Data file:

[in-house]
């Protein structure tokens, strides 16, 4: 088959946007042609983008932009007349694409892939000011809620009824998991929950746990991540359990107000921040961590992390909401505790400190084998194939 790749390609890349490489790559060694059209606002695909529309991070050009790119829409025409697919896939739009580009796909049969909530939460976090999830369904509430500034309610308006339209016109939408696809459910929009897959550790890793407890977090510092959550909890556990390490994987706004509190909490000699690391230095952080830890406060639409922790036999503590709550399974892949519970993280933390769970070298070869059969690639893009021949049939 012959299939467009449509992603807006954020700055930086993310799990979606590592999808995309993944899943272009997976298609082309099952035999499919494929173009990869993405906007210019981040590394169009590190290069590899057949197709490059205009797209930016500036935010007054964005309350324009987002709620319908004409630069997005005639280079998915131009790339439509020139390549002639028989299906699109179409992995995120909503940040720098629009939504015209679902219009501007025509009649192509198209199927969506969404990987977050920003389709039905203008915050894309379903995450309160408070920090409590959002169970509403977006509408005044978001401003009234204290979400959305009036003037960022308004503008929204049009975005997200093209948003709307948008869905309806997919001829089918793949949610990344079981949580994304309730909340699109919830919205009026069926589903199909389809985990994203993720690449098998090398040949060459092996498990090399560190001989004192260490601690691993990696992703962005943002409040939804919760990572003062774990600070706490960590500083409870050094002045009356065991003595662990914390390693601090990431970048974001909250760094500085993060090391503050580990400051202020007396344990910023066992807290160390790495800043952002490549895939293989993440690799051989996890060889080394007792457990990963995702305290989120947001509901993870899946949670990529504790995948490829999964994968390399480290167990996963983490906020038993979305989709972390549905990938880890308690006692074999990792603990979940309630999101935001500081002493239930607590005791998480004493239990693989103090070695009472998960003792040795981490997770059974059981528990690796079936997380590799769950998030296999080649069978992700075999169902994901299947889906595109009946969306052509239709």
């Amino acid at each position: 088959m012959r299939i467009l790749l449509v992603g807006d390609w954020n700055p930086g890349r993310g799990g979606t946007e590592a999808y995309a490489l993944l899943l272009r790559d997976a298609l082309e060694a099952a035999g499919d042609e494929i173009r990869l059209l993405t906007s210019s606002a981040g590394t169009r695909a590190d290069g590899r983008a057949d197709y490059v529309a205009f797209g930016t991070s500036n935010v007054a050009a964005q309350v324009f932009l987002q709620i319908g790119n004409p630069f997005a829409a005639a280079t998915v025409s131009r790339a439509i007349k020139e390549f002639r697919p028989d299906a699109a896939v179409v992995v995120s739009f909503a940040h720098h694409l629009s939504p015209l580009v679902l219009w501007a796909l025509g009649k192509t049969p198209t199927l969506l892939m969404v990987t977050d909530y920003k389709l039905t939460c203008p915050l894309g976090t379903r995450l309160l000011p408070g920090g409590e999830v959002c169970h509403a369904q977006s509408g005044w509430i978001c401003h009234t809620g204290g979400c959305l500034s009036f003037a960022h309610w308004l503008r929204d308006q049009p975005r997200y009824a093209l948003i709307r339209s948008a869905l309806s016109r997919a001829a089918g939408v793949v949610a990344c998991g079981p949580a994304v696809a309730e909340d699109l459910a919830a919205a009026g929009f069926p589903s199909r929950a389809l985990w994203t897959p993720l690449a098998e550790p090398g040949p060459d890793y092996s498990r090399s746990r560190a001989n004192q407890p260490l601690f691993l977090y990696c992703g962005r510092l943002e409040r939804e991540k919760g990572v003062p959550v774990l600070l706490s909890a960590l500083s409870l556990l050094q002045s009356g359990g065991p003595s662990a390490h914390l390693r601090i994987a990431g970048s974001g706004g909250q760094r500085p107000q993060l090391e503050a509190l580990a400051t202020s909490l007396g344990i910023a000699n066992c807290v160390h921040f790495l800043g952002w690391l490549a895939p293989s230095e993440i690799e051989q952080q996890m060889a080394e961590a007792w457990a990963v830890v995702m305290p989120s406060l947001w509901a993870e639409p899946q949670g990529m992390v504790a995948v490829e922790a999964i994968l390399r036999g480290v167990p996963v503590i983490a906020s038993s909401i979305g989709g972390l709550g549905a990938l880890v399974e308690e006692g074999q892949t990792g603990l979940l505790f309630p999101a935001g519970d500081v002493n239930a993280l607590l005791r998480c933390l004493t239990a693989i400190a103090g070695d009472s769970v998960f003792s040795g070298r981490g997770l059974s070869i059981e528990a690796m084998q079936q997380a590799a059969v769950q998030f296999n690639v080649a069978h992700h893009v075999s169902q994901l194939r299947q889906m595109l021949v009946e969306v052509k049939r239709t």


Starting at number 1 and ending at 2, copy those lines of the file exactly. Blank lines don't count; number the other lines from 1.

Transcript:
[in-house]
């Protein structure tokens, strides 16, 4: 088959946007042609983008932009007349694409892939000011809620009824998991929950746990991540359990107000921040961590992390909401505790400190084998194939 790749390609890349490489790559060694059209606002695909529309991070050009790119829409025409697919896939739009580009796909049969909530939460976090999830369904509430500034309610308006339209016109939408696809459910929009897959550790890793407890977090510092959550909890556990390490994987706004509190909490000699690391230095952080830890406060639409922790036999503590709550399974892949519970993280933390769970070298070869059969690639893009021949049939 012959299939467009449509992603807006954020700055930086993310799990979606590592999808995309993944899943272009997976298609082309099952035999499919494929173009990869993405906007210019981040590394169009590190290069590899057949197709490059205009797209930016500036935010007054964005309350324009987002709620319908004409630069997005005639280079998915131009790339439509020139390549002639028989299906699109179409992995995120909503940040720098629009939504015209679902219009501007025509009649192509198209199927969506969404990987977050920003389709039905203008915050894309379903995450309160408070920090409590959002169970509403977006509408005044978001401003009234204290979400959305009036003037960022308004503008929204049009975005997200093209948003709307948008869905309806997919001829089918793949949610990344079981949580994304309730909340699109919830919205009026069926589903199909389809985990994203993720690449098998090398040949060459092996498990090399560190001989004192260490601690691993990696992703962005943002409040939804919760990572003062774990600070706490960590500083409870050094002045009356065991003595662990914390390693601090990431970048974001909250760094500085993060090391503050580990400051202020007396344990910023066992807290160390790495800043952002490549895939293989993440690799051989996890060889080394007792457990990963995702305290989120947001509901993870899946949670990529504790995948490829999964994968390399480290167990996963983490906020038993979305989709972390549905990938880890308690006692074999990792603990979940309630999101935001500081002493239930607590005791998480004493239990693989103090070695009472998960003792040795981490997770059974059981528990690796079936997380590799769950998030296999080649069978992700075999169902994901299947889906595109009946969306052509239709």